A hash code IS an index, and a hash table, at its very lowest level, IS an array. But for a given key value, we determine the index into in a hash table differently, to make for much faster data retrieval.

Example: You have 1,000 words and their definitions. You want to store them so that you can retrieve the definition for a word very, very quickly -- faster than a binary search, which is what you would have to do with an array.

So you create a hash table. You start with an array substantially bigger than 1,000 entries -- say 5,000 (the bigger, the more time-efficient).

The way you'll use your table is, you take the word to look up, and convert it to a number between 0 and 4,999. You choose the algorithm for doing this; that's the hashing algorithm. But you could doubtless write something that would be very fast.

Then you use the converted number as an index into your 5,000-element array, and insert/find your definition at that index. There's no searching at all: you've *created* the index directly from the search word.

All of the operations I've described are constant time; none of them takes longer when we increase the number of entries. We just need to make sure that there is sufficient space in the hash to minimize the chance of "collisions", that is, the chance that two different words will convert to the same integer index. Because that can happen with any hashing algorithm, we need to add checks to see if there is a collision, and do something special (if "hello" and "world" both hash to 1,234 and "hello" is already in the table, what will we do with "world"? Simplest is to put it in 1,235, and adjust our lookup logic to allow for this possibility.)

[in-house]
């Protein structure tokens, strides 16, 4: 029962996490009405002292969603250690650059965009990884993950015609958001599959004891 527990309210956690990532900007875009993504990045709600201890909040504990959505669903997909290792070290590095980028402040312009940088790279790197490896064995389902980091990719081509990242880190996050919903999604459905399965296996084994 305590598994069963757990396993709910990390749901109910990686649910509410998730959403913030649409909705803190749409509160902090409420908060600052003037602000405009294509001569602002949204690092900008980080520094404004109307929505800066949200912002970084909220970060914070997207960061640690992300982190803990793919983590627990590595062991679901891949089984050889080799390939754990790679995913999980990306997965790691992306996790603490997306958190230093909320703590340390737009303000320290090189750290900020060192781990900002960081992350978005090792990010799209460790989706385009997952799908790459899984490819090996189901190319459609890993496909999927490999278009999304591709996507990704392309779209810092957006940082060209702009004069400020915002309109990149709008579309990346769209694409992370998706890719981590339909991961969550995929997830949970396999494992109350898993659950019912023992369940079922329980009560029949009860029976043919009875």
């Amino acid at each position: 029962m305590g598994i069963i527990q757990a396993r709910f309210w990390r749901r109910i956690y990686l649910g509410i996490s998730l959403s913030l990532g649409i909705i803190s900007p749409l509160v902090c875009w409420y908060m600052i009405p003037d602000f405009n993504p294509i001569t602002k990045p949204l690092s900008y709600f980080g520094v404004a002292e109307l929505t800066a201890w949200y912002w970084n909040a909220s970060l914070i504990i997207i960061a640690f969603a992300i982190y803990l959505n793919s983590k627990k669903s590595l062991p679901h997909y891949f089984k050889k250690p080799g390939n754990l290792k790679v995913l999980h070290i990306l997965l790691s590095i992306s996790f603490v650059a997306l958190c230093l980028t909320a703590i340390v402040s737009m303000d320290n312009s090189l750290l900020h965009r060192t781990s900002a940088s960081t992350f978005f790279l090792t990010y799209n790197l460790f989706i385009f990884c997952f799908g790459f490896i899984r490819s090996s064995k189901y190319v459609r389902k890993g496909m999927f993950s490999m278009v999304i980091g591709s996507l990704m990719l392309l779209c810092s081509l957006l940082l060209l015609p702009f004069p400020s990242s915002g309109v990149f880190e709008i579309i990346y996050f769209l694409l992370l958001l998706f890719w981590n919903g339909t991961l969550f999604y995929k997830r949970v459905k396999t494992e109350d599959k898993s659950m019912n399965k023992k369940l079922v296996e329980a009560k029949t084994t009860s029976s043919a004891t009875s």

Edit: after re-reading your post: a hashing algorithm is most definitely not random, it must be deterministic. The index generated for "hello" in my example must be 1,234 every single time; that's the only way the lookup can work.